NOAA September Global Analysis: Record Warm Land And Ocean Temperature


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Worldwide land and sea temperature anomalies for September, 2014. Courtesy of NOAA

Worldwide land and sea temperature anomalies for September, 2014. Image courtesy of NCDC

Each month, the National Climatic Data Center (NCDC, a branch of NOAA) issues a temperature report for the previous month’s worldwide land and sea temperatures and precipitation.

As far as the temperature goes, the September temperatures can simply be described as more of the same.

Just as August’s combined land and sea temperature was the warmest on record for that month, so is September’s.

And in both cases, the oceans led the way — warmest ever, while land temperatures were only close to a record.

September Temperature By The Numbers

The combined global land and sea temperature for September was 1.30 degrees (Fahrenheit) warmer than the 20th century average; it was the warmest September since record-keeping began in 1880. This was the fourth month in the last five to set a new monthly record for combined land and sea temperature.

The oceans averaged 1.19 degrees above the 20th century average. This was not only a record for September; it was the greatest departure from the long-term average for any month in the 135 years of record keeping. It broke the previous record of 1.17 degrees above average, which was held by …. (Can you guess?) …. the previous month, August.

As has been the case for several months recently, land surface temperatures did not set a worldwide record. September, 2014 was only the sixth warmest in the 135 years of records. But there were some notable hotspots.

  • Western Australia set an all-time September temperature record, nearly five degrees (4.95) above the average of data that have been compiled since 1900.
  • Every German state reported above normal temperatures.
  • At least one reporting station on every continent set a record for September warmth.

January Though September, 2014 And Past Full Year Combined Land And Sea Temperature

Global land and sea temperatures for January through September, 2014. Courtesy of NCDC

Global land and sea temperatures for January through September, 2014. Courtesy of NCDC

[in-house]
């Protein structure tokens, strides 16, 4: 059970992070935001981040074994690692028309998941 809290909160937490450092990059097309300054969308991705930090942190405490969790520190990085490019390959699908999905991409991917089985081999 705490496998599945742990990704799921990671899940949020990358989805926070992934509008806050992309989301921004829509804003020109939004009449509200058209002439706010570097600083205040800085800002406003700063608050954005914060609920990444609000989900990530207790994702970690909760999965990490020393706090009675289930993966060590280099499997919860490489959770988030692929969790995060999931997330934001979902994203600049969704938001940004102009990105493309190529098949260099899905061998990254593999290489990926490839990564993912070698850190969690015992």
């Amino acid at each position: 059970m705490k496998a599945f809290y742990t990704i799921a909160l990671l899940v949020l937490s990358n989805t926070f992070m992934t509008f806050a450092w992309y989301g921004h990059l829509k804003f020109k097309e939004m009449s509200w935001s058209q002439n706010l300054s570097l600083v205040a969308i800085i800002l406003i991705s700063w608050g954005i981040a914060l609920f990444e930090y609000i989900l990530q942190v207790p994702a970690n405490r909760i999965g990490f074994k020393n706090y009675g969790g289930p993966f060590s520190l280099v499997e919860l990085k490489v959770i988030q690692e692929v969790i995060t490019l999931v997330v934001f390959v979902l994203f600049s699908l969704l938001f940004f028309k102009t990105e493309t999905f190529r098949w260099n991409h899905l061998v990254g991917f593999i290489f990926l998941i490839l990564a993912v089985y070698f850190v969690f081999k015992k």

January to September, 2014 global temperature is now tied with 1998 as the warmest such period on record.

With four of the last five months’ overall temperature exceeding the previous high for the month, there is a very good prospect that 2014 will set a new calendar year record for combined land and ocean warmth.

The global air and sea temperature for the past 12 months — October, 2013 through September, 2014 — is the warmest 12 month period on record at 1.24 degrees above the 20th century average.

September, 2014 Precipitation

Precipitation amounts can vary widely even from one minute to the next, let alone from month to month. However, there were some significant precipitation numbers in September.

  • The United Kingdom reported the driest September in its 105 years of data, with just 20% of average precipitation. This is especially noteworthy because the period January through August was the wettest such period on record. Increased variability of temperature and precipitation is a widely forecast result of global warming.
  • Northern Ireland got only 7% of normal rainfall.
  • The monsoon on the Indian sub-continent dropped only 88% of normal precipitation. However, despite a weak start, the monsoon had a strong finish, bringing over a foot of rain to parts of northwest India and Pakistan in early September. The rain triggered mudslides that killed more than 400.

What Can We Conclude From The Temperature Trend?

It may be somewhat comforting to climate-change deniers to note that the global land temperatures are not quite reaching monthly all-time highs. However, with the ocean surface temperatures increasing at an accelerating pace, the news about an overheating earth may be even worse than it appears.

Some of the increased heat associated with global warming may be hidden in the deeper parts of the ocean. If that is the case, the heat will sooner or later be transferred to the atmosphere, and the already scary predictions for future temperatures may have to be adjusted upwards.

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